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Journal Article

Association of pain and CNS structural changes after spinal cord injury


Freund,  Patrick
Balgrist Spinal Cord Injury Center, Balgrist University Hospital, Zurich, Switzerland;
Wellcome Trust Centre for Neuroimaging, University College London, United Kingdom;
Department of Brain Repair & Rehabilitation, University College London, United Kingdom;
Department Neurophysics (Weiskopf), MPI for Human Cognitive and Brain Sciences, Max Planck Society;

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Jutzeler, C. R., Huber, E., Callaghan, M. F., Luechinger, R., Curt, A., Kramer, J. L., et al. (2016). Association of pain and CNS structural changes after spinal cord injury. Scientific Reports, 6: 18534. doi:10.1038/srep18534.

Cite as: https://hdl.handle.net/11858/00-001M-0000-0029-7673-F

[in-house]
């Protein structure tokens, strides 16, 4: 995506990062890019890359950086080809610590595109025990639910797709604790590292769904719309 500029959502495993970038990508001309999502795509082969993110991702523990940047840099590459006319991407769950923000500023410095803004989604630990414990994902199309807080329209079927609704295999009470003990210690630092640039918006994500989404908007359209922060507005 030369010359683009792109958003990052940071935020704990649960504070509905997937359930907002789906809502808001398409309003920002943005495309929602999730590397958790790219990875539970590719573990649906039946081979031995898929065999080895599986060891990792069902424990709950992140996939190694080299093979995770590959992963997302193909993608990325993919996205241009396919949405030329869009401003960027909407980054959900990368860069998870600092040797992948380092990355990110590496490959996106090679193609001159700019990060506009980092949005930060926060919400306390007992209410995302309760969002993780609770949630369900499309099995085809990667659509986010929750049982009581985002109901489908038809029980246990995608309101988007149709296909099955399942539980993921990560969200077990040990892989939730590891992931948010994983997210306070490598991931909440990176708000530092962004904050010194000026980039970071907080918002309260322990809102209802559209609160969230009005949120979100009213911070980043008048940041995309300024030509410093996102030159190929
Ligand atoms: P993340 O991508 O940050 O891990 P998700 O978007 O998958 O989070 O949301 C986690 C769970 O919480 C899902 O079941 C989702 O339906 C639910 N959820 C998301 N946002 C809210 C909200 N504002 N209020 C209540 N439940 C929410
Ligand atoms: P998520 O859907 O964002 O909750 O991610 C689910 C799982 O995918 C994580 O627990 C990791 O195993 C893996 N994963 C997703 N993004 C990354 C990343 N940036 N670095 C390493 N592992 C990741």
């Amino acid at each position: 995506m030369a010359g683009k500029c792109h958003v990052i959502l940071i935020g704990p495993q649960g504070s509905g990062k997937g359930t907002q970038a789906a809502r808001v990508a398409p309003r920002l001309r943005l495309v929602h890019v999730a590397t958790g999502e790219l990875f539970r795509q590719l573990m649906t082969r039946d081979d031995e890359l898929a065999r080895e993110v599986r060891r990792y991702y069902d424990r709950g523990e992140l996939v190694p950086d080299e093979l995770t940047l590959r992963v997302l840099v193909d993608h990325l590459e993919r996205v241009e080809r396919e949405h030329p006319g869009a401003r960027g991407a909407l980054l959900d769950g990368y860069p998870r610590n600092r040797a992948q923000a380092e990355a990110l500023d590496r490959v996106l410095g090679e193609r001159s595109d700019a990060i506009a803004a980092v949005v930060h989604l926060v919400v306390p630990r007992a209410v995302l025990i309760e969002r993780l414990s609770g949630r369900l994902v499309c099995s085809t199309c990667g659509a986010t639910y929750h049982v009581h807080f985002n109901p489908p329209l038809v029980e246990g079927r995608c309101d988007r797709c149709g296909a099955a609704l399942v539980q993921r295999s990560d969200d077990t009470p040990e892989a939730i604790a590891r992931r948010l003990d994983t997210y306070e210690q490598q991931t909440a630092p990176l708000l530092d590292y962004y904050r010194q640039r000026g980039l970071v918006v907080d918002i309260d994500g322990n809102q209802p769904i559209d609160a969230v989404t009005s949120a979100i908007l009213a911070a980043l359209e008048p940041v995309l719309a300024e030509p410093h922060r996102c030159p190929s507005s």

Traumatic spinal cord injury (SCI) has been shown to trigger structural atrophic changes within the spinal cord and brain. However, the relationship between structural changes and magnitude of neuropathic pain (NP) remains incompletely understood. Voxel-wise analysis of anatomical magnetic resonance imaging data provided information on cross-sectional cervical cord area and volumetric brain changes in 30 individuals with chronic traumatic SCI and 31 healthy controls. Participants were clinically assessed including neurological examination and pain questionnaire. Compared to controls, individuals with SCI exhibited decreased cord area, reduced grey matter (GM) volumes in anterior cingulate cortex (ACC), left insula, left secondary somatosensory cortex, bilateral thalamus, and decreased white matter volumes in pyramids and left internal capsule. The presence of NP was related with smaller cord area, increased GM in left ACC and right M1, and decreased GM in right primary somatosensory cortex and thalamus. Greater GM volume in M1 was associated with amount of NP. Below-level NP-associated structural changes in the spinal cord and brain can be discerned from trauma-induced consequences of SCI. The directionality of these relationships reveals specific changes across the neuroaxis (i.e., atrophic changes versus increases in volume) and may provide substrates of underlying neural mechanisms in the development of NP.